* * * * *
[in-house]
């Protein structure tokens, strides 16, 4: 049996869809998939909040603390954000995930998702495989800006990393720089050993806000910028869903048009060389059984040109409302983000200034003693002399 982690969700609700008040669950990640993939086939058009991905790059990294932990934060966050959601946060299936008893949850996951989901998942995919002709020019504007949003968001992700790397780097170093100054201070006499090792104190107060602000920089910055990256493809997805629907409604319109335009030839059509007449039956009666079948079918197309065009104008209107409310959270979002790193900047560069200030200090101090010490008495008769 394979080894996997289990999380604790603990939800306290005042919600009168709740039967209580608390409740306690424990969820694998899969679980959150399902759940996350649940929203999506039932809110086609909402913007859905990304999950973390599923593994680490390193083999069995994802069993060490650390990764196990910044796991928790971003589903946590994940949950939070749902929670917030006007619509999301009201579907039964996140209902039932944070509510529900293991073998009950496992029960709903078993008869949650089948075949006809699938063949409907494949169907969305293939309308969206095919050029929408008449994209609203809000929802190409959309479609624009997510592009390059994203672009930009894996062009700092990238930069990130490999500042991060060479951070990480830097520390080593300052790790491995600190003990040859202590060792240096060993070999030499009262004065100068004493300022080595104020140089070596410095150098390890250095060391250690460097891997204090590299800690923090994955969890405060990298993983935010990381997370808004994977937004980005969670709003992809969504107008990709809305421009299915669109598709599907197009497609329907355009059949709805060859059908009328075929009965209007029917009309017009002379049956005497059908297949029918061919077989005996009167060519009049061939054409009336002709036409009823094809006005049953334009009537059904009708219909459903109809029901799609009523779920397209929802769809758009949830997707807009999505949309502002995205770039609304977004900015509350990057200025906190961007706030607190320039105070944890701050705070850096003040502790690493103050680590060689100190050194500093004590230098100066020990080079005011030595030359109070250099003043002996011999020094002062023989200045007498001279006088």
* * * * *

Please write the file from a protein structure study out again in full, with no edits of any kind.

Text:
[in-house]
């Protein structure tokens, strides 16, 4: 049996869809998939909040603390954000995930998702495989800006990393720089050993806000910028869903048009060389059984040109409302983000200034003693002399 982690969700609700008040669950990640993939086939058009991905790059990294932990934060966050959601946060299936008893949850996951989901998942995919002709020019504007949003968001992700790397780097170093100054201070006499090792104190107060602000920089910055990256493809997805629907409604319109335009030839059509007449039956009666079948079918197309065009104008209107409310959270979002790193900047560069200030200090101090010490008495008769 394979080894996997289990999380604790603990939800306290005042919600009168709740039967209580608390409740306690424990969820694998899969679980959150399902759940996350649940929203999506039932809110086609909402913007859905990304999950973390599923593994680490390193083999069995994802069993060490650390990764196990910044796991928790971003589903946590994940949950939070749902929670917030006007619509999301009201579907039964996140209902039932944070509510529900293991073998009950496992029960709903078993008869949650089948075949006809699938063949409907494949169907969305293939309308969206095919050029929408008449994209609203809000929802190409959309479609624009997510592009390059994203672009930009894996062009700092990238930069990130490999500042991060060479951070990480830097520390080593300052790790491995600190003990040859202590060792240096060993070999030499009262004065100068004493300022080595104020140089070596410095150098390890250095060391250690460097891997204090590299800690923090994955969890405060990298993983935010990381997370808004994977937004980005969670709003992809969504107008990709809305421009299915669109598709599907197009497609329907355009059949709805060859059908009328075929009965209007029917009309017009002379049956005497059908297949029918061919077989005996009167060519009049061939054409009336002709036409009823094809006005049953334009009537059904009708219909459903109809029901799609009523779920397209929802769809758009949830997707807009999505949309502002995205770039609304977004900015509350990057200025906190961007706030607190320039105070944890701050705070850096003040502790690493103050680590060689100190050194500093004590230098100066020990080079005011030595030359109070250099003043002996011999020094002062023989200045007498001279006088």